At home near Woodside we have that single pawpaw tree, now over 10 feet tall, that I got from my friend in Maryland some years ago. In each of the past two years it has produced just one (1) pawpaw, but this year we had double the crop (LOL) !! I have no idea how that happened, there must be other trees somewhere nearby, but never the less we are pleased with the result.

You can harvest the fruit when the skin darkens with small spots and the now yellow fruit falls easily with a gentle shaking of the tree, usually sometime in September in Kent or Sussex counties. A rule of thumb is; "When the goldenrods are in bloom,

The pawpaws will ripen soon."

A very nice pawpaw from our tree, about 3" by 5".

Fruit that ripens and falls naturally from the tree doesn't last long because squirrels, 'possums and raccoons can smell them from far away. This year the fruit on our tree at home ripened the second week of September, but the fruit on the Blair's Pond trees, being heavily shaded, are a couple of weeks behind. Cut one open and the flesh looks somewhat custardy with two or more large seeds. Don't eat the seeds or the skin, but the flesh is quite delicious, tasting somewhat like a cross between a banana and a mango with a hint of vanilla. Mmmmmmm, the other "Fruit of the Gods."

2020 - Sliced pawpaw, a little too ripe - Just close your eyes and dig in.

Pawpaws are very nutritious fruits, an excellent source of potassium and several essential amino acids and they are quite high in vitamin C, magnesium, iron, copper and manganese. And, Annonaceous acetogenin compounds found in pawpaws are among the most potent cancer fighting substances yet discovered.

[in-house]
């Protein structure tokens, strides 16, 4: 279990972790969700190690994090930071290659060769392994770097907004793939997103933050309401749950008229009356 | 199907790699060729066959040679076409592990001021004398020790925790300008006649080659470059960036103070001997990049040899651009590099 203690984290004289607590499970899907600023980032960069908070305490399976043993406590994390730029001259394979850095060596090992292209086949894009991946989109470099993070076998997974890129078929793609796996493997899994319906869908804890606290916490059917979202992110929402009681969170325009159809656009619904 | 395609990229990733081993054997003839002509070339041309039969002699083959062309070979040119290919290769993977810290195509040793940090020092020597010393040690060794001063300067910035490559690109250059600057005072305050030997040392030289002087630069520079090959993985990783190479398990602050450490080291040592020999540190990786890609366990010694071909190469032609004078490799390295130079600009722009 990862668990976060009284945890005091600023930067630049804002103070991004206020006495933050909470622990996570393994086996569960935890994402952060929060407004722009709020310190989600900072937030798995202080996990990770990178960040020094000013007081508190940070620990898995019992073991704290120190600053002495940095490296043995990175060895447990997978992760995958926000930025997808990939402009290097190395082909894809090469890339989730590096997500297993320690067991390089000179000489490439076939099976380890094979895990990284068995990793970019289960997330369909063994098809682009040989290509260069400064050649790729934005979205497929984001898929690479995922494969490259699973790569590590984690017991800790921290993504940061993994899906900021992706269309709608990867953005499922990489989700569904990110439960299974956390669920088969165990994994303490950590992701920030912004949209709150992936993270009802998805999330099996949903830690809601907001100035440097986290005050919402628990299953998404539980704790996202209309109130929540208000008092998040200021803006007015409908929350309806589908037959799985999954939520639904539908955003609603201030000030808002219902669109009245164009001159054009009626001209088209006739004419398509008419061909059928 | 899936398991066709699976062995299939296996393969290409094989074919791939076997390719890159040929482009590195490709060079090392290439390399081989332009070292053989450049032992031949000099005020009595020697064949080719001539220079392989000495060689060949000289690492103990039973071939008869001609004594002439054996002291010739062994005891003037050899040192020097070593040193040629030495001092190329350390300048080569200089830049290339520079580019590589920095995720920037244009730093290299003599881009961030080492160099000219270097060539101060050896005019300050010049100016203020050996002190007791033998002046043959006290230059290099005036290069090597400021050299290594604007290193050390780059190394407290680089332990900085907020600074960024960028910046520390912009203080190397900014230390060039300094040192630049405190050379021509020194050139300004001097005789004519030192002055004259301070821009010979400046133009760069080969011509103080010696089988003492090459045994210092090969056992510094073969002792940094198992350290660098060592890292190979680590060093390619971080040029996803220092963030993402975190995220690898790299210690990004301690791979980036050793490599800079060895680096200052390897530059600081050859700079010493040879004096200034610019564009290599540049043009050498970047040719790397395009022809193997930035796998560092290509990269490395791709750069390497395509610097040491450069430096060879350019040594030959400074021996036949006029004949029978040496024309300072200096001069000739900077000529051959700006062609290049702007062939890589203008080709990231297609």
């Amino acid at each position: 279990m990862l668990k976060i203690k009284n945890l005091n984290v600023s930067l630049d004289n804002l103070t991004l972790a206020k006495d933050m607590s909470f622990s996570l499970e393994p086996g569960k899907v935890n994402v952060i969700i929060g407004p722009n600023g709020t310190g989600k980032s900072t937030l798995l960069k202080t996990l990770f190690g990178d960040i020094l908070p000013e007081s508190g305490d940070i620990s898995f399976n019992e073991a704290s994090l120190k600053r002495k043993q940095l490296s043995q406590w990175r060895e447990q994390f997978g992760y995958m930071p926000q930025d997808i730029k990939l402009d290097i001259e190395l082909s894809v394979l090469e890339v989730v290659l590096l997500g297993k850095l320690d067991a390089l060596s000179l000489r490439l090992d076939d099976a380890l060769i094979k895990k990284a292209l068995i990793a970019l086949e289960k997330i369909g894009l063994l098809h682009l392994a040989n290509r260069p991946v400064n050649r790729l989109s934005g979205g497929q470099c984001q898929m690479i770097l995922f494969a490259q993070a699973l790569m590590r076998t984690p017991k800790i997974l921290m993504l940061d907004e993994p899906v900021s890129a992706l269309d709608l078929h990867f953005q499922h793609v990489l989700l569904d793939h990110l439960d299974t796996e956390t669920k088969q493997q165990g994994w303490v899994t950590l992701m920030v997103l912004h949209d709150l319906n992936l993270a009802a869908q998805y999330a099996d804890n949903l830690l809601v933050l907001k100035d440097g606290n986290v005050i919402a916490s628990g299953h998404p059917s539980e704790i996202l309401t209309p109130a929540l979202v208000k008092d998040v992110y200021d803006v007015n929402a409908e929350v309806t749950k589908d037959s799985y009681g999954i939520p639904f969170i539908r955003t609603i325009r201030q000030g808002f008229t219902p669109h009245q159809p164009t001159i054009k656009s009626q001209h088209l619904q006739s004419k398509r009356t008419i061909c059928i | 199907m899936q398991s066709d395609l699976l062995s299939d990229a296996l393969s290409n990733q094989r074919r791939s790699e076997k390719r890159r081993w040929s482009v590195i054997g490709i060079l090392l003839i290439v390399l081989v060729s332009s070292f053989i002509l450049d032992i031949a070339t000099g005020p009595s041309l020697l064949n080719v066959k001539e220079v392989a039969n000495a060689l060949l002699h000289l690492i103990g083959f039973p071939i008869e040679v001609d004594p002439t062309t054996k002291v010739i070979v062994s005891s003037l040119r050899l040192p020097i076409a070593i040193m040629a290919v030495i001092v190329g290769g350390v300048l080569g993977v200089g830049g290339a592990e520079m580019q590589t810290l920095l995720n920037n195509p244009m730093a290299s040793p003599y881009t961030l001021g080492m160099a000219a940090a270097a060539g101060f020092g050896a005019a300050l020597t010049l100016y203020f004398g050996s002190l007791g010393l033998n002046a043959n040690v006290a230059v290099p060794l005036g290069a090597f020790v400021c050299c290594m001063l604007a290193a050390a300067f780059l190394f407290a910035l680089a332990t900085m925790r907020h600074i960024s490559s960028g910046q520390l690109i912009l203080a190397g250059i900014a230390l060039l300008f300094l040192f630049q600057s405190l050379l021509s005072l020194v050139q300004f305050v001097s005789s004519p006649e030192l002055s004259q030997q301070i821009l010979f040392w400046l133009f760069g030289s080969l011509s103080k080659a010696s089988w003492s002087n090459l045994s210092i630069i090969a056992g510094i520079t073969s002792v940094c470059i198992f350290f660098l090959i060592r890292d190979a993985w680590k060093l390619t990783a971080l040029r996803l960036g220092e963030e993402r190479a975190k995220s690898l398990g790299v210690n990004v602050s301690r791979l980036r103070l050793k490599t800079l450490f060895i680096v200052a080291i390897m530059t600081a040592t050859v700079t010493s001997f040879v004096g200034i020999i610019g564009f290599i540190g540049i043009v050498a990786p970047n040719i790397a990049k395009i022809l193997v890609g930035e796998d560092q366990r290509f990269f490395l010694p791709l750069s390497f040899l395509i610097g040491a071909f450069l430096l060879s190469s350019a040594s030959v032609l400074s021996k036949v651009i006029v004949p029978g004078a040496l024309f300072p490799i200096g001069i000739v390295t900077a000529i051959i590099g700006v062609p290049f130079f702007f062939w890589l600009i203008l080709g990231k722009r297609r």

200 - Pawpaw fruit - two large seeds in this one.

The best way to enjoy a pawpaw is to just cut it in half lengthwise and spoon it into your mouth. Pawpaw's flavor doesn't hold up well to heating, so it's best to use it in un-cooked recipes, such as cold or frozen desserts like smoothies, sorbets, frozen yogurt or Philadelphia style ice cream (no eggs) with cream, milk, and sugar, and the pectin from the pawpaw acting as a thickener. I can't wait to collect enough pawpaws to try that. And there is even a brewery in Zanesville, Ohio that makes "Weasel Paw Pawpaw Pale Ale." (Hmmmm? How long would it take me to drive to Zanesville?)

Hint: I made small rat-wire cages to put around our fruit to protect them from the thieving wildlife, especially after they ripen.

Pawpaw fruit, locked up in solitary confinement


Where, oh, where is little Susie?

Where, oh, where is little Susie?

Where, oh, where is little Susie?

Way down yonder in the pawpaw patch.

Come on boys, let's go find her

Come on boys, let's go find her

Come on boys, let's go find her

Way down yonder in the pawpaw patch.

Pickin' up pawpaws, put 'em in your pocket

Pickin' up pawpaws, put 'em in your pocket

Pickin' up pawpaws, put 'em in your pocket

Way down yonder in the pawpaw patch.

Traditional American Folk Song

If you'd like to learn more about this lovely native fruit, pick up a copy of:

Pawpaw, In Search of America’s Forgotten Fruit by Andrew Moore. (



1. The Pawpaw is the largest edible fruit native to the United States.

2. The Zebra Swallowtail, Protographium marcellus, butterfly's caterpillars feed exclusively on Pawpaw leaves.

Zebra Swallowtail - photo courtesy Wikipedia

Sources: Photos by myself, unless otherwise indicated.

Andrew Moore: "PAWPAW, in Search of America's Forgotten Fruit."

254 views0 comments

Recent Posts

See All

The Jolly Miller

The Jolly Miller There was a jolly miller once lived on the river Dee; He danced and sang from morn till night, no lark so blithe as he; And this the burden of his song forever used to be "I care for

No title...

I've said before that Mary Oliver is one of my favorite "outdoorsey" poets. Here's another of hers that I like. Apparently it has no title. · I know, you never intended to be in this world. But yo


Post: Blog2_Post
bottom of page